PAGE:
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Bye bye Bezos

Jeff Bezos

Good morning! This Wednesday, Andy Jassy is the new CEO of Amazon, how Jeff Bezos will keep himself busy, Uber has a new delivery company to integrate and a startup is just giving away its investors' money.

We also have a new episode of the Source Code podcast today, with Andy Yen of ProtonMail. He talks about privacy, email, encryption and why he doesn't think Apple's the good guy in these debates. (We have new episodes every Wednesday and Sunday, so subscribe to get them all!)

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The Big Story

Andy Jassy takes the reins

Big day for Amazon yesterday: It unveiled a new Virginia headquarters that looks like either a drill bit or a poop emoji! And then, oh, side note: Jeff Bezos is stepping down as CEO.

Andy Jassy will be running the whole shebang starting in October, stepping up from his role as CEO of AWS. Most people assumed this was coming, especially after Jeff Wilke announced last year that he'd be retiring in 2021. And while Bezos has been running the company for its entire 26-year history, as Protocol's Tom Krazit writes, Jassy's been a core piece of the company for almost as long.

  • Jassy joined Amazon in 1997, and was Bezos' chief of staff by 2003. He was one of the early proponents of pushing Amazon beyond books, and has been a crucial part of the company ever since.
  • "Inside AWS," Tom writes, "Jassy has a reputation for sweating the details, driving the company to focus on executing its plan to deliver the most comprehensive suite of cloud infrastructure services on the planet: 'The Everything Store,' just for CIOs. In the early days of cloud computing, this was an uphill battle, trying to convince risk-averse business leaders to bet on an emerging technology when all they really wanted was tech that wouldn't break."
  • Jassy is a ruthless competitor, a "win-at-all-costs type of person," as former AWS exec Zoltan Szabadi described him a few years ago. And over AWS' life, he's proven to be capable of moving fast to stay ahead.

As for why this is happening now, Bezos said only that "Amazon couldn't be better positioned for the future." He's not wrong, given that Amazon just dropped a ludicrous earnings report in which the company nearly doubled both sales and profits from last year.

  • Bezos took a much more active hand in running the company in the early days of the pandemic. Now that it's on such solid ground again, and on a faster upward trajectory than ever, he seems to feel safe walking away.

There's one big question we don't have an answer for: Who will replace Jassy? Amazon declined to offer much information, but AWS is such a core part of Amazon's business — it accounts for more than half its profits — that ensuring a smooth transition there is critical.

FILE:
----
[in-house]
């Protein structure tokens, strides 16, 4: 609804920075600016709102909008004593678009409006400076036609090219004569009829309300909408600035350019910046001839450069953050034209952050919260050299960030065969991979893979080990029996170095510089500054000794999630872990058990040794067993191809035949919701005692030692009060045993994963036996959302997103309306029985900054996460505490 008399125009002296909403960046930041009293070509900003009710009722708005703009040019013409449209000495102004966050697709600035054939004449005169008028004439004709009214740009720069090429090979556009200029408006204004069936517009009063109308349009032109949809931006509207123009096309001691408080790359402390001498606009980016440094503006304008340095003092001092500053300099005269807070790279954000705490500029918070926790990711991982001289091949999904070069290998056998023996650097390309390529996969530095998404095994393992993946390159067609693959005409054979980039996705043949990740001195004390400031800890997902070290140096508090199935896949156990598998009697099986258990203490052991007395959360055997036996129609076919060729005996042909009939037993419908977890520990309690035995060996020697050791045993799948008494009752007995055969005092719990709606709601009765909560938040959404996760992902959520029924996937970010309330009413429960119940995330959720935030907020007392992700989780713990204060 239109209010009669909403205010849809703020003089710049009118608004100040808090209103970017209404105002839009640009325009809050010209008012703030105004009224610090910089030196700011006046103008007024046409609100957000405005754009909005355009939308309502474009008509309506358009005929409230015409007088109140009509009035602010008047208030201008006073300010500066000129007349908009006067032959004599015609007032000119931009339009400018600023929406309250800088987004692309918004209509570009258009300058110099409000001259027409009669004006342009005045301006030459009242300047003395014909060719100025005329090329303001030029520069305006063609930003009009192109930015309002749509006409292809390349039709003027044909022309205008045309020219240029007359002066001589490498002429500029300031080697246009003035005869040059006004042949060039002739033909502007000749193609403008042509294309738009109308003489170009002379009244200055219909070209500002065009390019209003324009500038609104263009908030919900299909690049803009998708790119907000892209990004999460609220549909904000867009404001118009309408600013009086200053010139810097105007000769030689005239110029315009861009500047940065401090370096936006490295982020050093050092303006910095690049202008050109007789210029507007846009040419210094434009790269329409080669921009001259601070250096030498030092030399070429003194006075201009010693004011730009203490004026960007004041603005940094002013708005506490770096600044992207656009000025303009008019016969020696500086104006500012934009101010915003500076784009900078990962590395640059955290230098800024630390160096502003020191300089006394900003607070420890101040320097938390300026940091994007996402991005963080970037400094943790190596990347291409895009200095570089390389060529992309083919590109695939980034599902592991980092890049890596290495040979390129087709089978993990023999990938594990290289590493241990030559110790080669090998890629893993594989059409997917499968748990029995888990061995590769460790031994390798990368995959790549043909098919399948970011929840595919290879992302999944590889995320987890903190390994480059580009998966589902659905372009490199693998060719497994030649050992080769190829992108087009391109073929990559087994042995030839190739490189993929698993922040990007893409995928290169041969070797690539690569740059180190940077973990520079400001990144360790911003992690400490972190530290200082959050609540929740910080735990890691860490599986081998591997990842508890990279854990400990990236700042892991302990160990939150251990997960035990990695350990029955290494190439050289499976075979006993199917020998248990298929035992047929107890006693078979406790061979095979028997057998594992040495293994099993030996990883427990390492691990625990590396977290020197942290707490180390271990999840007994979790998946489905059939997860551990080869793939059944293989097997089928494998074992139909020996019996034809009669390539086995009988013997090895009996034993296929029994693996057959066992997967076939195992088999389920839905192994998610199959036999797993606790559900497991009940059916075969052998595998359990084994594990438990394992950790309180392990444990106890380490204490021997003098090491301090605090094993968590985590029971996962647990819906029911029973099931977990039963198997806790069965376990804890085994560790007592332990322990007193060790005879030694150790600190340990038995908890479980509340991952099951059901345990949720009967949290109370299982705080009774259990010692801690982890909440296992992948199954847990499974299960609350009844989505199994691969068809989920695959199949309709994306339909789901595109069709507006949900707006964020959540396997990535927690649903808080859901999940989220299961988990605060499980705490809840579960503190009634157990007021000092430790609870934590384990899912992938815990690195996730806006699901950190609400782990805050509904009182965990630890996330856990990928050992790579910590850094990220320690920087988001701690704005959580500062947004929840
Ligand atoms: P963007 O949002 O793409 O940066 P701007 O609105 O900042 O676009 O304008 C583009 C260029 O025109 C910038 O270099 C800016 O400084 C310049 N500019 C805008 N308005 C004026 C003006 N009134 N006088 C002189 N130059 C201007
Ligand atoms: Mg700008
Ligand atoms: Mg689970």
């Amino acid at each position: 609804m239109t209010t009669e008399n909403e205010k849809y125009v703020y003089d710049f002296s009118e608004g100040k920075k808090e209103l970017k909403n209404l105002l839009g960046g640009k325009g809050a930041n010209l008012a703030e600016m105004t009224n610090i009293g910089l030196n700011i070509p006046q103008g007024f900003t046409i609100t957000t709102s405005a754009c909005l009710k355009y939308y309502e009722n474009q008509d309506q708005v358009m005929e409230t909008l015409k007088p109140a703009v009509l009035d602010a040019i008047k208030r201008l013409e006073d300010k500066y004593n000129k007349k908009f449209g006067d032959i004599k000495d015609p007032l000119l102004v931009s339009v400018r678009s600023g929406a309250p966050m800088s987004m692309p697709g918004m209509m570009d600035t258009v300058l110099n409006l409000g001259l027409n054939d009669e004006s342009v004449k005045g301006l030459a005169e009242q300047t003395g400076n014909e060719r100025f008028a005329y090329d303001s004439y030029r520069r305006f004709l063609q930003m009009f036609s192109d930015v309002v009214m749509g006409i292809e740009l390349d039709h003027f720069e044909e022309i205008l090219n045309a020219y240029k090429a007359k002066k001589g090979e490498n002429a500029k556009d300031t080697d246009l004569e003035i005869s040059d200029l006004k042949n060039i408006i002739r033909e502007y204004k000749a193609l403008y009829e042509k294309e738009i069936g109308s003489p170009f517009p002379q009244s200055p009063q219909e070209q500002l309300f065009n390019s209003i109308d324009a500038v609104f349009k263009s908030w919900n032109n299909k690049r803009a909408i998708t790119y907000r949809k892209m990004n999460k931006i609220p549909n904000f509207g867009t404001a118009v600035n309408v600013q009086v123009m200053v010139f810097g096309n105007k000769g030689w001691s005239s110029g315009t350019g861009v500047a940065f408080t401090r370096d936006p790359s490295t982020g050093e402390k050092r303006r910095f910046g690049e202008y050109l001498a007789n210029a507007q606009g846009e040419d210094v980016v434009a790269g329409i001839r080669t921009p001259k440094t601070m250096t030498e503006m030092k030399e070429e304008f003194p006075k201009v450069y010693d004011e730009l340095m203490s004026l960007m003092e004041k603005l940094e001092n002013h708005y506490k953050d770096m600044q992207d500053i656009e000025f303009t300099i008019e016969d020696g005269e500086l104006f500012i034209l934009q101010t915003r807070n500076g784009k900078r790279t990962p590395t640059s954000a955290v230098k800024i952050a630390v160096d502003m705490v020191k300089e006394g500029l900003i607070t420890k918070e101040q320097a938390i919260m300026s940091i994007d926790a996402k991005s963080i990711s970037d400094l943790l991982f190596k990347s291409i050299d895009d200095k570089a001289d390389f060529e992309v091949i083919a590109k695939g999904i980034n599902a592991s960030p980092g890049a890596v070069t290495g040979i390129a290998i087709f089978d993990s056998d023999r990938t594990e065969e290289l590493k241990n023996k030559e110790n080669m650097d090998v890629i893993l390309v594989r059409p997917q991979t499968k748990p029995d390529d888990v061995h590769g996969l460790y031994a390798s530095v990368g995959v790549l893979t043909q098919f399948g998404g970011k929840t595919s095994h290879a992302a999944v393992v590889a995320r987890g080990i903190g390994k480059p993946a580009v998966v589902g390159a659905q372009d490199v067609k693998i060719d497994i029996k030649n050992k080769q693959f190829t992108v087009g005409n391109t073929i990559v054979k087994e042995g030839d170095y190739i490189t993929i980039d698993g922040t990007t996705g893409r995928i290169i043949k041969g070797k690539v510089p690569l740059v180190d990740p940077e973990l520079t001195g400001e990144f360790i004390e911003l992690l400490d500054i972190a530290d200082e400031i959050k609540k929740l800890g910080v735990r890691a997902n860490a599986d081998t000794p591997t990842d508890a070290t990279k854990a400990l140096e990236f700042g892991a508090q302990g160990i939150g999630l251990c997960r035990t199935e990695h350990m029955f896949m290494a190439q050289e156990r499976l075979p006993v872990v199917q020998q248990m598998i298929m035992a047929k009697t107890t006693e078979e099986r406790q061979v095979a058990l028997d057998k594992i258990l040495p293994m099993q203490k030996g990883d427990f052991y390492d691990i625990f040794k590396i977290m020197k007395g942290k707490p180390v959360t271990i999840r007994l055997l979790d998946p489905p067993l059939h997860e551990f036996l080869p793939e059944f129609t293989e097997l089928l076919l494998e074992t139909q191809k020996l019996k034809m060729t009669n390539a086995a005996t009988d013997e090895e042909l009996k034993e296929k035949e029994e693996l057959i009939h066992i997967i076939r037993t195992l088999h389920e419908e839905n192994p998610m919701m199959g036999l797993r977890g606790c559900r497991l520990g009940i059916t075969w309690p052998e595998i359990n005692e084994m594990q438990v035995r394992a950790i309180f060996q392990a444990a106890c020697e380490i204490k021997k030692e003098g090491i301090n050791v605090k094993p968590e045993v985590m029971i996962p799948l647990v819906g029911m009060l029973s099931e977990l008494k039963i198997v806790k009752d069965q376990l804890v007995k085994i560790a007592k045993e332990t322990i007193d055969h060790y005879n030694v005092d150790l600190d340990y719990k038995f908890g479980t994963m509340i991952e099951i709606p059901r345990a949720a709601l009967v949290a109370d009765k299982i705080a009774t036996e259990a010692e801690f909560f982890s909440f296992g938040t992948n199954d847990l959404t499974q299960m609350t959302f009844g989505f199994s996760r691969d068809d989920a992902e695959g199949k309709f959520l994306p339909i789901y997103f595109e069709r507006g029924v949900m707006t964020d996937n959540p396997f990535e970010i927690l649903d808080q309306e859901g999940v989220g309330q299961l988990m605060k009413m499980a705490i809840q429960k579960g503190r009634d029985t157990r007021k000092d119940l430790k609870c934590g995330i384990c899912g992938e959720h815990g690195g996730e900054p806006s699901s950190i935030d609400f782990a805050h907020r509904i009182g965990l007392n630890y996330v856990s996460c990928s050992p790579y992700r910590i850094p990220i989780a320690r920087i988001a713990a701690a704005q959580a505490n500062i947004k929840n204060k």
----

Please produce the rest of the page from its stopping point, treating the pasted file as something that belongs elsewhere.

• Here's the name to watch, though: Matt Garman, who currently runs AWS' sales organizations. Folks in the know tell Tom he's the most likely candidate for the job.

All told, 2021 will be a year of big change at Amazon: It will see new people in all three of Amazon's top jobs, with Wilke retiring from the top retail job and handing the reins to Dave Clark. The company chalked the overhaul up to "a lot of bench strength" and great succession planning, but it's still a lot of change at once. You could even say it's like it's … day one.

More Bezos

Bezos' next act(s)

Who is Jeff Bezos when he's not the CEO of Amazon? Well he's a top-two richest guy in the world, a self-reported Lizzo stan, the owner of an increasingly spectacular set of real estate holdings and a high-profile blueberry pancake chef. He's also famous for liking to "putter" around the house, which he'll certainly have more time to do now.

But Bezos made very clear that he's not retiring. He'll be Amazon's executive chair going forward, for one thing, involved in M&A, big strategy moves and other things Amazon calls "one-way doors." And he named a number of other projects that will occupy his time going forward:

  • The Day One Fund: A $2 billion fund focusing on funding nonprofits that help homeless families and "creating a network of new, non-profit, tier-one preschools in low-income communities."
  • The Bezos Earth Fund: A $10 billion pool meant for projects related to fighting climate change.
  • Blue Origin: His space company, working on rocket engines, reusable launchers and all the things required to make space travel a mainstream thing.
  • The Washington Post: Hands-down the best way to find out if tomorrow's a snow day in D.C.

Bezos also mentioned "other passions," which might include the 10,000-year clock, his expeditions to find rocket engines on the ocean floor, presumably very good seats at the Climate Pledge Arena and taking epic photos at wind farms. But I'm betting Blue Origin takes up most of his time. Even while running Amazon, he called it "the most important work I'm doing."


Running the Bezos playbook

Anna Kramer writes: Remember when Amazon bought, Zappos, and a bunch of other brands to shore up a whole industry? Uber's after the same thing: It intends to acquire Drizly for $1.1 billion later this year, in yet another acquisition of a company oft-cited as one of Uber's best competitors.

File the Drizly acquisition in the "pandemic-related purchases" folder. Online alcohol sales in the U.S. were once considered a "sleepy" market, but no longer.

  • Drizly also has an unusual advantage: The legal hoops for alcohol delivery are extremely complicated and vary widely state-by-state, and Drizly has that mostly figured out. Getting into this business would have been a very messy problem for Uber (or anyone else) to solve on its own.

Uber obviously wants to be more than a ride-hailing company — Dara Khosrowshahi loves to talk about being "the Amazon of transportation" — and it's particularly set on winning the food delivery space.